During a brief stint of actually working at a tech company, I learned that some of the engineers and coders were viewed as just operating on a different plane: the code they wrote was better, tighter, and more elegant than other people’s, and they could write it much more quickly.I’ve had the chance to interview and help select winners of fancy scholarships. Recently, in Shanghai, I interviewed a Chinese woman now in her early twenties who became the women’s world chess champion at age 16—and we were speaking in English.If you report long enough on politics and public life, even there you will see examples of exceptional strategic, analytic, and bargaining intelligence, along with a lot of clownishness.
In short (as Lloyd Bentsen might once have put it): I’ve known some very smart people. Some very smart people have been friends of mine. And Donald Trump…
Here are three traits I would report from a long trail of meeting and interviewing people who by any reckoning are very intelligent.
- They all know it. A lifetime of quietly comparing their ease in handling intellectual challenges—at the chess board, in the classroom, in the debating or writing arena—with the efforts of other people gave them the message.
- Virtually none of them (need to) say it. There are a few prominent exceptions, of talented people who annoyingly go out of their way to announce that fact. Muhammed Ali is the charming extreme exception illustrating the rule: he said he was The Greatest, and was. Most greats don’t need to say so. It would be like Roger Federer introducing himself with, “You know, I’m quite graceful and gifted.” Or Meryl Streep asking, “Have you seen my awards?”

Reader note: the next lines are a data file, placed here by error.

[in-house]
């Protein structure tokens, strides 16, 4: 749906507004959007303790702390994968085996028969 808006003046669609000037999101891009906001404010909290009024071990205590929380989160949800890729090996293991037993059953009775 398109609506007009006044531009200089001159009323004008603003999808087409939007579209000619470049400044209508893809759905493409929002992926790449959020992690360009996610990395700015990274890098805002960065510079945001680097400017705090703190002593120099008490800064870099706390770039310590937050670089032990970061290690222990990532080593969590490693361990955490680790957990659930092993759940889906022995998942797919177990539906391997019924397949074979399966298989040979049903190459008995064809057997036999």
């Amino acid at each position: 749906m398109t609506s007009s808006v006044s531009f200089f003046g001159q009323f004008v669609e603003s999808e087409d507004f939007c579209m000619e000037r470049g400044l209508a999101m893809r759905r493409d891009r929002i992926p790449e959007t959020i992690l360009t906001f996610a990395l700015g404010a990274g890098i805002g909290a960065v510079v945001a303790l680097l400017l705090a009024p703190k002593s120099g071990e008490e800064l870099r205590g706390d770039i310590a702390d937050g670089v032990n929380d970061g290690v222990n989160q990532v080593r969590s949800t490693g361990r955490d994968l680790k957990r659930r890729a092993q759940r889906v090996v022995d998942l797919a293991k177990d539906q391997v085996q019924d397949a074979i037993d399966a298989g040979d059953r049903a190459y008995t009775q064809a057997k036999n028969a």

- They know what they don’t know. This to me is the most consistent marker of real intelligence. The more acute someone’s ability to perceive and assess, the more likely that person is to recognize his or her limits. These include the unevenness of any one person’s talents; the specific areas of weakness—social awkwardness, musical tin ear, being stronger with numbers than with words, or vice versa; and the incomparable vastness of what any individual person can never know. To read books seriously is to be staggered by the knowledge of how many more books will remain beyond your ken. It’s like looking up at the star-filled sky.We can think of exceptions—the people who are eminent in one field and try unwisely to stretch that to another. (Celebrated scientists or artists who become ordinary pundits; Michael Jordan the basketball genius becoming Michael Jordan the minor-league baseball player.) But generally the cliche is true: the clearest mark of intelligence, even “genius,” is awareness of one’s limits and ignorance.